. . . Alone, far from home, hunted by the Danish Resistance and the might of the Allied Forces, he must obey either his final Orders…or the inner voice of his conscience.
This week, Wild Women Authors welcomes Paul McDermott, author of Spear of Destiny, an April 15th release out of Class Act Books. With him is protagonist, Herbert Nollau.
Welcome, Herr Nollau. Tell us a bit about Spear of Destiny. You must understand, you are asking me to disclose Classified Information. The Geneva Convention requires of me only to disclose my name, rank and military number. But I can confirm that my escape from U534 was made possible when I clung to a piece of flotsam which proved to contain an ancient spear.
What made you choose the submarine service for a career? Family tradition. In Germany we have a saying: “One for the Farm, one for the Kaiser and one for the Kirsche.” (‘Church’). The eldest son took over the farm, the second son would enter the Armed Forces, the third was expected to become a priest. I chose to serve in the Navy, and applied for secondment to the U-boat division.
Knowing what you know now, if you had it to do over again, would you stick with being a naval officer or do something different? With hindsight, I believe my elder brother got the best deal – that’s probably why taking over the family farm was his right! Traditions should be respected, and in peacetime I would happily accept my responsibility to defend the Fatherland, but I would most likely seek a commission in the Army rather than the Navy.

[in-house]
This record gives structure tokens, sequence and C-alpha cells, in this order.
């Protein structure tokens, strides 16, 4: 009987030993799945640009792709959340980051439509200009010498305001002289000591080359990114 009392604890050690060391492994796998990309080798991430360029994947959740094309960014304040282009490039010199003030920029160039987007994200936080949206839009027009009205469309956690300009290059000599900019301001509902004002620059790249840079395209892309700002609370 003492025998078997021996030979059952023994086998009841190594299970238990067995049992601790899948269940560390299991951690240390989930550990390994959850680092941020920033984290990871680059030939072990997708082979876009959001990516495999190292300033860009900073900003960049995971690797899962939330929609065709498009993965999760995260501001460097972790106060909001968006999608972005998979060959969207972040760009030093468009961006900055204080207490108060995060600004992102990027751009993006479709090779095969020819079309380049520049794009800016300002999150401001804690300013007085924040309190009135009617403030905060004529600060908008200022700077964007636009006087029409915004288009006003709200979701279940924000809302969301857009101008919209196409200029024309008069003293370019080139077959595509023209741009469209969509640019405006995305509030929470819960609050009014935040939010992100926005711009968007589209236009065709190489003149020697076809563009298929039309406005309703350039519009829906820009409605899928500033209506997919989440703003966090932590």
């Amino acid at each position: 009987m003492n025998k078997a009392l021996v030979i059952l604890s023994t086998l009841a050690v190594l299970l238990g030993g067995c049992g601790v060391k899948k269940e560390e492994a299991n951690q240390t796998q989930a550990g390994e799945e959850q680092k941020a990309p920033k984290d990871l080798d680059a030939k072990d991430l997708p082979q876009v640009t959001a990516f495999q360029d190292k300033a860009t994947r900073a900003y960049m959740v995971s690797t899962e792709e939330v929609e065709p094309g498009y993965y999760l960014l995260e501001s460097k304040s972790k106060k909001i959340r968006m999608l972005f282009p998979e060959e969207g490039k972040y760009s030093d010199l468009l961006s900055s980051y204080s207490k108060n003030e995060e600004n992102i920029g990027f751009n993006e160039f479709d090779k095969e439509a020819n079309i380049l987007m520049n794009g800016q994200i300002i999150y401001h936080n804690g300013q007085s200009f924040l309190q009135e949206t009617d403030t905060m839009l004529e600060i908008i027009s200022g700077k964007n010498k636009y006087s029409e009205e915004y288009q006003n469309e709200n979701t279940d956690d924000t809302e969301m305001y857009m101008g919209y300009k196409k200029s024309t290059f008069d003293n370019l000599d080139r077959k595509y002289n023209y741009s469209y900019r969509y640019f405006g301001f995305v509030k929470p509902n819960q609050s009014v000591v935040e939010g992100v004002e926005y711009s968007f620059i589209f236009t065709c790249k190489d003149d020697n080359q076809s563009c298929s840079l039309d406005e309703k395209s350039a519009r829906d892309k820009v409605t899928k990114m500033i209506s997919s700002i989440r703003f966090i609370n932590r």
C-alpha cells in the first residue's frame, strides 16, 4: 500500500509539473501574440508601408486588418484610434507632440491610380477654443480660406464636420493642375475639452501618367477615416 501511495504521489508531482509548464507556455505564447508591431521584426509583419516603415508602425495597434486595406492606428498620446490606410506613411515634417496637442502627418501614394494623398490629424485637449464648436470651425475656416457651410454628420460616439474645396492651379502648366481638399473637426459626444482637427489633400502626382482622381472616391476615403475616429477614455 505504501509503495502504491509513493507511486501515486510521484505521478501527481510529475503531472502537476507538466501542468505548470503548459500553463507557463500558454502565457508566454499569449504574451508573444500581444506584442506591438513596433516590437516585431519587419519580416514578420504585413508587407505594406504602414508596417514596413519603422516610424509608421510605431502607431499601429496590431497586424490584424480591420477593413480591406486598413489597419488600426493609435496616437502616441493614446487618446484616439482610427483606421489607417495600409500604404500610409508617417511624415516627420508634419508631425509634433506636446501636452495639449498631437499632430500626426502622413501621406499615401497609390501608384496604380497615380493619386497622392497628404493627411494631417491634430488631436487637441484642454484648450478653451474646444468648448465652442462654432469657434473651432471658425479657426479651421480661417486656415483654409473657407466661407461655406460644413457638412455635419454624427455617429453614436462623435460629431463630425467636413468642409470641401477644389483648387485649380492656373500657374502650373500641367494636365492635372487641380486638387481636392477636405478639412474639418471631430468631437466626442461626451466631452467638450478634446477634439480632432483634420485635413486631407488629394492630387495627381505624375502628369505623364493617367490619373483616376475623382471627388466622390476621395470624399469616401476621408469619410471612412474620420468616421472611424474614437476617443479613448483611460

What is your biggest fear? You might think it logical that a sailor would fear death by drowning, especially if you spend a large part of every day at depths which make any hope of reaching the surface impossible. Efficient naval training has helped me cope with this instinctive fear, but I would be terrified of flying: for me, the Luftwaffe was never an option.
Who is your favorite fictional character? I went to school before the Reich began to censor the literature we were permitted to read. I loved the Classics, and I most admired Jason and his voyages on the Argos, combating mythical monsters, performing truly heroic deeds. He always made the honourable choice, and I have always striven to follow his example.
What is the best piece of advice you ever received? When I left home to begin military training, I was told to serve my country well, and return home a hero. I have tried my best to serve my country: how I am received when I eventually return to the Fatherland remains to be seen.
Thank you for this interview. We'd now like to talk to your creator, Paul McDermott.
Which writer or character[s], from either books or movies have had a major impact on your writing? When I decided to attempt a piece of fiction with such close ties to historical events which occurred within living memory (World War 2) I realised that I would have to respect the known recorded history of the time. In this, the Irish tradition of Oral History was a godsend: speaking to people who had ‘been there, done that …’ – the men who had been members of the Danish Resistance “Mødstandsbevægelsen”) – was essential. Military fiction from e.g. Dennis Wheatley, and W.E. Johns (avoiding gung-ho Hollywood-style film scripts) and non-fiction accounts of major action (especially in the North Atlantic) were also necessary.